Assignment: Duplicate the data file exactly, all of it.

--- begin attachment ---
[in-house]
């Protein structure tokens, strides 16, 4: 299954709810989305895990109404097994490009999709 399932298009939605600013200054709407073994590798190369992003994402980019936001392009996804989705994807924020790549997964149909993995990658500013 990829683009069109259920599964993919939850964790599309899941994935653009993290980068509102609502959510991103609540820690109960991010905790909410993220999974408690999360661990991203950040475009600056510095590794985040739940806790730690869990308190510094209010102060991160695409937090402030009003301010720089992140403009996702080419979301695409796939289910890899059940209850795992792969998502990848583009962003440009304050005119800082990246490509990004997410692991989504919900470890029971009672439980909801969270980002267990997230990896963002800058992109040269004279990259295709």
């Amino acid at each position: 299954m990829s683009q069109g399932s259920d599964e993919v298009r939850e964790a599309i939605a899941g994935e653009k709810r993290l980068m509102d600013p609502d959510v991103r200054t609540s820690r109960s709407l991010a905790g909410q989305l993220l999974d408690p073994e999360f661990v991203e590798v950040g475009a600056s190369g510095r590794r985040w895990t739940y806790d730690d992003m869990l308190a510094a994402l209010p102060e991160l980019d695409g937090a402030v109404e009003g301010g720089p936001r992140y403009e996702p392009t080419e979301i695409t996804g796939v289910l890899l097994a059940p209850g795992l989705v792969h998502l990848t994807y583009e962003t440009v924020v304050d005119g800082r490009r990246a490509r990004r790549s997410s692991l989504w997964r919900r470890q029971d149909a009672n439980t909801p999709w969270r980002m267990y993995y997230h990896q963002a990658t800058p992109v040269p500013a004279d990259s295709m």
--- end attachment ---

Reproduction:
[in-house]
């Protein structure tokens, strides 16, 4: 299954709810989305895990109404097994490009999709 399932298009939605600013200054709407073994590798190369992003994402980019936001392009996804989705994807924020790549997964149909993995990658500013 990829683009069109259920599964993919939850964790599309899941994935653009993290980068509102609502959510991103609540820690109960991010905790909410993220999974408690999360661990991203950040475009600056510095590794985040739940806790730690869990308190510094209010102060991160695409937090402030009003301010720089992140403009996702080419979301695409796939289910890899059940209850795992792969998502990848583009962003440009304050005119800082990246490509990004997410692991989504919900470890029971009672439980909801969270980002267990997230990896963002800058992109040269004279990259295709």
């Amino acid at each position: 299954m990829s683009q069109g399932s259920d599964e993919v298009r939850e964790a599309i939605a899941g994935e653009k709810r993290l980068m509102d600013p609502d959510v991103r200054t609540s820690r109960s709407l991010a905790g909410q989305l993220l999974d408690p073994e999360f661990v991203e590798v950040g475009a600056s190369g510095r590794r985040w895990t739940y806790d730690d992003m869990l308190a510094a994402l209010p102060e991160l980019d695409g937090a402030v109404e009003g301010g720089p936001r992140y403009e996702p392009t080419e979301i695409t996804g796939v289910l890899l097994a059940p209850g795992l989705v792969h998502l990848t994807y583009e962003t440009v924020v304050d005119g800082r490009r990246a490509r990004r790549s997410s692991l989504w997964r919900r470890q029971d149909a009672n439980t909801p999709w969270r980002m267990y993995y997230h990896q963002a990658t800058p992109v040269p500013a004279d990259s295709m």